To Apply: By April 13, send completed application (below) and 2 writing samples via e-mail to klonden@choiceusa.org. Top candidates will be asked to do short telephone interviews April 14-25. Student Journalists will be selected by May 2
Application: bitly.com/1hU1x3h

Supporting Teen Parents IS Preventing Teenage Pregnancy

I have been trying to write an article about the importance of the work which seeks to prevent teenage pregnancy also including support for pregnant and parenting teens. Without supporting us now society is failing two generations at once and continuing to make the statistics that we and our families face "true."

My latest on RH Reality Check seeks to further expand on this.

Mainstream teenage pregnancy prevention frameworks are one-sided and ineffective in preventing unintended pregnancies. While the rate of teenage pregnancies in the United States is currently at one of the lowest points in the last three decades, it is still one of the highest among industrialized nations, and the rate of unintended pregnancies among young adults between the ages of 20 and 25 is growing. With the majority of funds to prevent teenage pregnancy being spent on programs that use a scare tactic and or hard-lined approach, it’s time to consider what investing in the present and future of pregnant and parenting teens might do to disrupt the cycle of poverty and ensure stronger families.

While large organizations and local governments believe that preventing teenage pregnancy is achievable through expensive public service campaigns like New York City’s controversial $400,000 public service campaign, which do not lend themselves to quantifiable data regarding their success, these groups are failing to realize that supporting teenage parents and their families would go a long way in preventing teenage pregnancy now and in the future—such as by helping them to stay in school and complete their education, as well as access to safe, quality, and affordable day care services, health services, housing, career readiness services, and more.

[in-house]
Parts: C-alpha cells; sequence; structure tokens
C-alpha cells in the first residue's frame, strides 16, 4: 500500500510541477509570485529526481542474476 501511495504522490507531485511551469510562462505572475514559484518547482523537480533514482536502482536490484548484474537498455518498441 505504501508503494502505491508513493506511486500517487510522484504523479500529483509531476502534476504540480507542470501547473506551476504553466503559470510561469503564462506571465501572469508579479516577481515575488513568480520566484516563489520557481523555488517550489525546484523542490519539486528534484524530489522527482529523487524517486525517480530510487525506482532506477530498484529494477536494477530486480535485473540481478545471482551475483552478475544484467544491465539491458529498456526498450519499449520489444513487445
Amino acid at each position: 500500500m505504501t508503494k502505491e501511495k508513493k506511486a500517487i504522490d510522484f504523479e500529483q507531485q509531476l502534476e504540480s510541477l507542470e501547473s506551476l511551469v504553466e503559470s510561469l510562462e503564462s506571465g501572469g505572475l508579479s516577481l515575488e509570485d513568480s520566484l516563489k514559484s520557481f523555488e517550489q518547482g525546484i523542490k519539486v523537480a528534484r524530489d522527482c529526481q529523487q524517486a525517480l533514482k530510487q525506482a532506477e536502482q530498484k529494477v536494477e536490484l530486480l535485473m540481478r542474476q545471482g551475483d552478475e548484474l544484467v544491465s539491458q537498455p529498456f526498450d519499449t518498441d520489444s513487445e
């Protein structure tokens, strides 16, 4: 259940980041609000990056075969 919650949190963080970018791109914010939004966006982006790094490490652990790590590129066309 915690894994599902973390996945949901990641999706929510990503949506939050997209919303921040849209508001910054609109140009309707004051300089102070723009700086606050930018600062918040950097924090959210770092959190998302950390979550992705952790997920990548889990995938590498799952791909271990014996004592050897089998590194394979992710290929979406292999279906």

One of the most commonly correlated statements about teenage pregnancy is that it leads to poverty. Although this statement has been disproven—it is poverty that is more likely to lead to teenage pregnancy—efforts that use outdated prevention frameworks and messaging prevail, often with the added impact of shaming young mothers. The reality is that poverty leads to poverty and focusing on systems of support that unshackle people from an impoverished destiny will have a major impact regardless of how young they have children.

Read the rest here.

Is support also prevention?

Let me know what you think below or on Twitter.

Monday, March 24, 2014

Why I LOVE Being a Teen Mom

Last week Friday I had the amazing opportunity to be published in Vitamin W.
VITAMIN W is a women-owned media platform delivering thoughtful news for professional women, from entrepreneurship to politics to sports, health, interviews, editorials, and more. -from their "about us" page. 
My article on Vitamin W is perhaps the FIRST time I solely wrote about the benefits, positivity, and real life love I have for being a teen mom. People have told me that article is one of the best I have written so far and I can't agree more. I wrote it with a lot of love, from my reality, and for a change, I was able to put a PURELY POSITIVE and unintentionally political piece out there about why teenage motherhood rocks!

Please let me know what you think!

     Life is kind of opposite for me. I often half-jokingly say to my friends that by age 35, I will be a hot 35-year-old woman with a career, her life mildly put together, and will start my around-the-world travel plans without my daughter. They laugh and then realize that at age 35, they will probably be all of those things, too, but at the beginning of their parenthood journey. They then realize that they never thought of things that way - and that maybe I knew something they didn't when I gave birth to my daughter at fifteen. 
Mainstream discussions surrounding teenage pregnancy and teenage parenting are centered around prevention and the possible dire outcomes of teenage motherhood. Yet there is rarely room for discussion about the benefits a mother can enjoy - even her teenage years. 

     Because I had my daughter at a young age, I have experienced several events in my life that I may have not experienced and learned from as early on as I did. 

Finding and using your voice to speak up and out: 
     Being a pregnant and/or parenting teen is a very thankless job. We are often used as scapegoats for a variety of societal woes, judged, spoken down to, and used as examples for what every person should "not be." One of the side effects of this treatment is blatant disrespect or disregard for your voice as a person and parent to your very own child. With no one else around to speak up for you and your family, you must take that task on and take it on with fierceness and pride that will shock you and whomever you are addressing. 

Organizational and planning skills:
- See more HERE